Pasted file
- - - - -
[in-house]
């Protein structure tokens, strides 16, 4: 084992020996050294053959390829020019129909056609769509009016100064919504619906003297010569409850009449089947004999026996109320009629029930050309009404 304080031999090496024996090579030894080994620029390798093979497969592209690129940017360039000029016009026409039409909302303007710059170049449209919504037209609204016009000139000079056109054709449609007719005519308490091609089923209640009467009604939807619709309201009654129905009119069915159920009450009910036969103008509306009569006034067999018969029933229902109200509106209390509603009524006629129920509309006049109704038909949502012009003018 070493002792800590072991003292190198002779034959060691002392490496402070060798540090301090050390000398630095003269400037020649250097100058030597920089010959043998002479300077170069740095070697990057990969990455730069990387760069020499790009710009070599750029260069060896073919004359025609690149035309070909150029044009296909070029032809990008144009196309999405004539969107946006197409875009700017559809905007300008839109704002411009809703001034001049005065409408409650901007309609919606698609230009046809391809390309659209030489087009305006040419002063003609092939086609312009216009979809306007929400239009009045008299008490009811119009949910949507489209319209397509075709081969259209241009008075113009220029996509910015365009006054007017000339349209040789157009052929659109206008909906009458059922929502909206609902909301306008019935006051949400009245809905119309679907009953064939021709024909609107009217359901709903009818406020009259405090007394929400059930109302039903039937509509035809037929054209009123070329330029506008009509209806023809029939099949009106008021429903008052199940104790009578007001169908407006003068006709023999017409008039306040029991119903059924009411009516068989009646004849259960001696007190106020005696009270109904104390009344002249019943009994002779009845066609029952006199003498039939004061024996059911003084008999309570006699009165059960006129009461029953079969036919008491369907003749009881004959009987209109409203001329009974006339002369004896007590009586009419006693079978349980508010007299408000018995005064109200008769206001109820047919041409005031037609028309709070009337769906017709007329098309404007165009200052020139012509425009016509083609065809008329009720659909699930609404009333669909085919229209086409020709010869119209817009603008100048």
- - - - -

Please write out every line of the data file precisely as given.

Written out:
[in-house]
């Protein structure tokens, strides 16, 4: 084992020996050294053959390829020019129909056609769509009016100064919504619906003297010569409850009449089947004999026996109320009629029930050309009404 304080031999090496024996090579030894080994620029390798093979497969592209690129940017360039000029016009026409039409909302303007710059170049449209919504037209609204016009000139000079056109054709449609007719005519308490091609089923209640009467009604939807619709309201009654129905009119069915159920009450009910036969103008509306009569006034067999018969029933229902109200509106209390509603009524006629129920509309006049109704038909949502012009003018 070493002792800590072991003292190198002779034959060691002392490496402070060798540090301090050390000398630095003269400037020649250097100058030597920089010959043998002479300077170069740095070697990057990969990455730069990387760069020499790009710009070599750029260069060896073919004359025609690149035309070909150029044009296909070029032809990008144009196309999405004539969107946006197409875009700017559809905007300008839109704002411009809703001034001049005065409408409650901007309609919606698609230009046809391809390309659209030489087009305006040419002063003609092939086609312009216009979809306007929400239009009045008299008490009811119009949910949507489209319209397509075709081969259209241009008075113009220029996509910015365009006054007017000339349209040789157009052929659109206008909906009458059922929502909206609902909301306008019935006051949400009245809905119309679907009953064939021709024909609107009217359901709903009818406020009259405090007394929400059930109302039903039937509509035809037929054209009123070329330029506008009509209806023809029939099949009106008021429903008052199940104790009578007001169908407006003068006709023999017409008039306040029991119903059924009411009516068989009646004849259960001696007190106020005696009270109904104390009344002249019943009994002779009845066609029952006199003498039939004061024996059911003084008999309570006699009165059960006129009461029953079969036919008491369907003749009881004959009987209109409203001329009974006339002369004896007590009586009419006693079978349980508010007299408000018995005064109200008769206001109820047919041409005031037609028309709070009337769906017709007329098309404007165009200052020139012509425009016509083609065809008329009720659909699930609404009333669909085919229209086409020709010869119209817009603008100048």